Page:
10 Steps for Managing Customers to Maximize Architectural Sales Success
The professional architectural sales representative of construction products is continually seeking better ways to manage his customers to maximize sales. How do you know which customers to call on when, and how often? How do you stay organized amid your phone calls, sales visits, paperwork, and planning? Managing your customers is not complicated. It takes organizing and time management skills to develop a plan suitable to meet your sales goals. Finally it requires a focus and personal commitment to follow the plan.
10 Proven Ideas to Manage Customers and Maximize Sales
Organizing a sales calling plan must begin with a full understanding of a manufacturer’s market plan and sales goals for its sales representatives. The type and number of customers that a sales representative must call on must be appropriate to meet the sales goals specified in the plan.
- Use a modified 80/20 rule, referred to as the Pareto Principle, as a guide to establishing customers who should receive the major focus of time and effort. A general rule of thumb is that in any customer data base, approximately 20% of customers will generate 80% of total sales. The specific customers that comprise the 20% are not static. Revaluate classifications annually (or more often if necessary).
- Do not forget the remaining 80%. Although the top 20% must get the most attention, every customer can and should be significant. Use the letters A, B, and C to classify customers. The A customers are the top 20% that generate approximately 80% of sales. The B group generates approximately 10%-15% of total sales; and the C group generates the balance. The 80/20 rule also applies to the time spent with each category of customer. About 80% of a sales representative’s time should be spent servicing the A customers. The B group requires about 10% -15% of time, and the C group the balance of time. Do not to spend a disproportionate amount of time with B and C customers, because they happen to be more likeable or they create fewer problems than A customers.
- Establish strong personal relationships particularly with A customers. Strong personal relationships can overcome many objections such as price or an occasional missed delivery. Customers normally buy from the architectural sales representative they like and respect. Building these relationships take time and effort.
- Keep an accurate record of what is discussed on each personal visit and telephone call, particularly regarding commitments and subjects that foster a personal relationship. Recording takes time, but it is critical for sales success and maximizing sales.
- Use the correct CRM. Historically Customer Relationship Management (CRM) systems have not been widely used in the construction industry, but that is changing. See an article from the AGC of America, “Does CRM Matter for Construction?” If a manufacturer uses a particular CRM system, the architectural sales representative must use that prescribed system. If a sales representative has a choice, select the simplest system that provides the information needed to track both sales and service history as well as important interactions with each customer. Sales Force and Outlook are examples of two sophisticated CRM systems that are used by manufacturers. If your need is simply to keep track of contacts, addresses, and appointments, Google’s gmail suite, a free suite of tools, may be all you need.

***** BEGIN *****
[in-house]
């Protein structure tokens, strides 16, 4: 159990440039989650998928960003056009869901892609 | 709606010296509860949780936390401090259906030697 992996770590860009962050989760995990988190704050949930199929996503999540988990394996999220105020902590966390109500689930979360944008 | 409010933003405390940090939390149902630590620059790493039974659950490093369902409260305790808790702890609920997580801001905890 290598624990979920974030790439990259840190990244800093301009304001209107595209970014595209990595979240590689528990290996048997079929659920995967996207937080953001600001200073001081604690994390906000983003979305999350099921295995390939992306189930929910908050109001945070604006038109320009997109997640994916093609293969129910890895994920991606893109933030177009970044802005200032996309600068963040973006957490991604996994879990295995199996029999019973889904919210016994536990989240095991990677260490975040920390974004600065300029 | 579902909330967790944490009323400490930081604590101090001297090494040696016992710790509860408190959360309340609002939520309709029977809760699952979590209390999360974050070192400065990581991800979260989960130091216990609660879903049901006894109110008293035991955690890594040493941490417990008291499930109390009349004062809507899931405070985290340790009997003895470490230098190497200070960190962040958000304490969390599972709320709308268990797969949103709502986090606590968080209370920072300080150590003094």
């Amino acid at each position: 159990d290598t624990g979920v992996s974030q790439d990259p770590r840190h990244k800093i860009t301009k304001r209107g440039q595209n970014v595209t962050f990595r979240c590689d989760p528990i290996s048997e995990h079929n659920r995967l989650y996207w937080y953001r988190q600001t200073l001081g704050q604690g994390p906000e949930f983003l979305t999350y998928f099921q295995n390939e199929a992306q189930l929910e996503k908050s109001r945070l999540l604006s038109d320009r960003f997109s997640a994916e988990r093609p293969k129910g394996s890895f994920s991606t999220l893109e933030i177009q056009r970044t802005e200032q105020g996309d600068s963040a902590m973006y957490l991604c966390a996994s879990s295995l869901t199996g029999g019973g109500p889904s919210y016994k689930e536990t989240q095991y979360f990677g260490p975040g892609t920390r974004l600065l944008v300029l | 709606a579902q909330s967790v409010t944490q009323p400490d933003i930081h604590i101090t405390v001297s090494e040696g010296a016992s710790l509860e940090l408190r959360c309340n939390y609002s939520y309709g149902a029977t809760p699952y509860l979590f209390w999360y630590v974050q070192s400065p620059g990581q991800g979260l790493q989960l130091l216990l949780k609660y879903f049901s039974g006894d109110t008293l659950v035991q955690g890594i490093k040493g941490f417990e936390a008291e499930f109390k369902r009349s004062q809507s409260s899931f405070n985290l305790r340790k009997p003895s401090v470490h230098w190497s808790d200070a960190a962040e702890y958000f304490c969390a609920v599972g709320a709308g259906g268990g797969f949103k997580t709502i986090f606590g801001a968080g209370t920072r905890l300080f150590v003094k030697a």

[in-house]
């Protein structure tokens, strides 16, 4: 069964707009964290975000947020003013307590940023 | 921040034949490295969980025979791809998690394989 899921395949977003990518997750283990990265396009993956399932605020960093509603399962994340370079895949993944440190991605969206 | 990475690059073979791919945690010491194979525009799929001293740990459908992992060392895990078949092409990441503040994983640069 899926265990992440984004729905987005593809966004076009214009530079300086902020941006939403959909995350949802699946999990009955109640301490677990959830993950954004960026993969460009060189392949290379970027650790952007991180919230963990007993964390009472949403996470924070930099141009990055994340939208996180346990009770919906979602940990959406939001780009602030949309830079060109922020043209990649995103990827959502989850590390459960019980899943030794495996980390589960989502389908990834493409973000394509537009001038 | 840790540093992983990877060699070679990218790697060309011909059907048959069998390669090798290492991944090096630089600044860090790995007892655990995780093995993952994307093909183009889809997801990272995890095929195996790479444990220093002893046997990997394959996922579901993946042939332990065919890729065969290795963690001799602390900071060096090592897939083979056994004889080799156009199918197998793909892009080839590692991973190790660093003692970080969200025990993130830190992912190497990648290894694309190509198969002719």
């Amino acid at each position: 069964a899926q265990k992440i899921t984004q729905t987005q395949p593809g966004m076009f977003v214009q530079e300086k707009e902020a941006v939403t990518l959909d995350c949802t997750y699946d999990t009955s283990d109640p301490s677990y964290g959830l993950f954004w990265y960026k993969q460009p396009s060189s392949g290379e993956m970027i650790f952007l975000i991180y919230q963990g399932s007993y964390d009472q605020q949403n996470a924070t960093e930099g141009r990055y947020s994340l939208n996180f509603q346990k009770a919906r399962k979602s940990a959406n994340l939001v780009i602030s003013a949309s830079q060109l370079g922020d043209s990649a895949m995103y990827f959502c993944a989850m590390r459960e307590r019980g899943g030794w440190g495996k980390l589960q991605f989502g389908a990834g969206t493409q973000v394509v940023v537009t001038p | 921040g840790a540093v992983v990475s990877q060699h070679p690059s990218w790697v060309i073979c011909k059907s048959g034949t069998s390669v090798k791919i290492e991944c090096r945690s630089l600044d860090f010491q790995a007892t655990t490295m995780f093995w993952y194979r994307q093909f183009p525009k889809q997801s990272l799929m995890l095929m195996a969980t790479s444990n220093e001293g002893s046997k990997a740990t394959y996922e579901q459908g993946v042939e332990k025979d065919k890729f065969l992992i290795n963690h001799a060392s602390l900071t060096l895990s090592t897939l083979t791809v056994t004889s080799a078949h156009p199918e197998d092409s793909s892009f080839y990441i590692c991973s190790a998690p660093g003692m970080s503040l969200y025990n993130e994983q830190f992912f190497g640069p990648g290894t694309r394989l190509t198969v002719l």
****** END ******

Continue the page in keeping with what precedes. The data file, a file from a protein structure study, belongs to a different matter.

- Organize a personal visit or telephone contact schedule that is appropriate for each customer. Depending on the type of product, this might be a regular “route” schedule or it may be periodic visits based on sales or service actions required. Each contact should be carefully planned. Many times, the plan can be simple and just be mentally reviewed before each contact. For complex sales or service activities, a brief written plan should be used. Plans are important for two reasons: to show respect for a customer’s busy schedule and to be sure that all the topics are properly covered. For most customers, set the appointments 2-3 days in advance. Rarely just stop to see a customer without an appointment. Certain customers may require additional advance notice. Others may request that an appointment be made the day before or even the day of an appointment, because the customer does not know his exact schedule and is very busy.
- Utilize downtime. If a customer cancels an appointment or if there is free time between calls for any reason, use the opportunity to call on other customers in the area. Keep the focus on the A customers if they need a call or visit, then call on B customers, followed by C customers. A quick mental call plan is still recommended to optimize the use of downtime.
- Make time for prospecting for new customers. Hopefully manufacturers will supply qualified leads. Follow up on most leads within a few weeks or earlier depending on the type and quality of lead. Cold calling can be used if there is available time between existing calls. Target cold calls to potential A-type customers as often as possible.
- Use emails and the appropriate type of social media to supplement personal sales calls and telephone contacts to keep customers up-to-date with important information such as product updates, special sales programs, important industry information, and major successful projects. Although the use of social media is intimidating to many and might seem complicated to use at first, it is becoming a critical part of sales and marketing programs. There are many national companies that provide consulting assistance, or a smaller, local social media consulting firm might be the best alternative to gain the personalized relationship and support you desire.
Follow these steps to maximize architectural sales success with all your customers. Enjoy selling!